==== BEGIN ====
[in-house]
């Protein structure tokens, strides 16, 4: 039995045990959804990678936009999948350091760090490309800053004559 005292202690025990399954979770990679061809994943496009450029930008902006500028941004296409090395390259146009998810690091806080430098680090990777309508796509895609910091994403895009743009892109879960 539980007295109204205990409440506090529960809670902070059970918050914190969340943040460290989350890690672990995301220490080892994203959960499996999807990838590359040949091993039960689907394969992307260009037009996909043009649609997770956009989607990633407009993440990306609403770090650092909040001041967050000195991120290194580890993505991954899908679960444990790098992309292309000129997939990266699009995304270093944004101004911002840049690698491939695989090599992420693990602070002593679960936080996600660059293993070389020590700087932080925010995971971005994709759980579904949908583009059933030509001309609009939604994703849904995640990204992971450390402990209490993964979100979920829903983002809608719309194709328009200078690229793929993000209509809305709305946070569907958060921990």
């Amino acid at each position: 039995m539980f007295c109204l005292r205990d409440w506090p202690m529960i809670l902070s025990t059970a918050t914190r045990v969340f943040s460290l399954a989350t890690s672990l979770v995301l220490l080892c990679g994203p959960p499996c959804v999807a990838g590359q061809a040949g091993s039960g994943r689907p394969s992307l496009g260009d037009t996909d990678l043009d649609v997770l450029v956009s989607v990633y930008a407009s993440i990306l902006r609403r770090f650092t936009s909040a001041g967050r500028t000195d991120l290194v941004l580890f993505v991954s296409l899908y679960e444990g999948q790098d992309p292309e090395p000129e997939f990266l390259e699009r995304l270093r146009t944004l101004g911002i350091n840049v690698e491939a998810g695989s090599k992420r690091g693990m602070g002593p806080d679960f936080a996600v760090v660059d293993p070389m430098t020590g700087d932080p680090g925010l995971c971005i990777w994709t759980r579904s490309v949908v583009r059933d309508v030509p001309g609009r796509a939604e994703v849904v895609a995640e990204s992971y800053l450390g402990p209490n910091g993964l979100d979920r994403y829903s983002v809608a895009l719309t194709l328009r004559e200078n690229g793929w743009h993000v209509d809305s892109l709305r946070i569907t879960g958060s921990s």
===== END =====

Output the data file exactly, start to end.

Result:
[in-house]
């Protein structure tokens, strides 16, 4: 039995045990959804990678936009999948350091760090490309800053004559 005292202690025990399954979770990679061809994943496009450029930008902006500028941004296409090395390259146009998810690091806080430098680090990777309508796509895609910091994403895009743009892109879960 539980007295109204205990409440506090529960809670902070059970918050914190969340943040460290989350890690672990995301220490080892994203959960499996999807990838590359040949091993039960689907394969992307260009037009996909043009649609997770956009989607990633407009993440990306609403770090650092909040001041967050000195991120290194580890993505991954899908679960444990790098992309292309000129997939990266699009995304270093944004101004911002840049690698491939695989090599992420693990602070002593679960936080996600660059293993070389020590700087932080925010995971971005994709759980579904949908583009059933030509001309609009939604994703849904995640990204992971450390402990209490993964979100979920829903983002809608719309194709328009200078690229793929993000209509809305709305946070569907958060921990």
């Amino acid at each position: 039995m539980f007295c109204l005292r205990d409440w506090p202690m529960i809670l902070s025990t059970a918050t914190r045990v969340f943040s460290l399954a989350t890690s672990l979770v995301l220490l080892c990679g994203p959960p499996c959804v999807a990838g590359q061809a040949g091993s039960g994943r689907p394969s992307l496009g260009d037009t996909d990678l043009d649609v997770l450029v956009s989607v990633y930008a407009s993440i990306l902006r609403r770090f650092t936009s909040a001041g967050r500028t000195d991120l290194v941004l580890f993505v991954s296409l899908y679960e444990g999948q790098d992309p292309e090395p000129e997939f990266l390259e699009r995304l270093r146009t944004l101004g911002i350091n840049v690698e491939a998810g695989s090599k992420r690091g693990m602070g002593p806080d679960f936080a996600v760090v660059d293993p070389m430098t020590g700087d932080p680090g925010l995971c971005i990777w994709t759980r579904s490309v949908v583009r059933d309508v030509p001309g609009r796509a939604e994703v849904v895609a995640e990204s992971y800053l450390g402990p209490n910091g993964l979100d979920r994403y829903s983002v809608a895009l719309t194709l328009r004559e200078n690229g793929w743009h993000v209509d809305s892109l709305r946070i569907t879960g958060s921990s």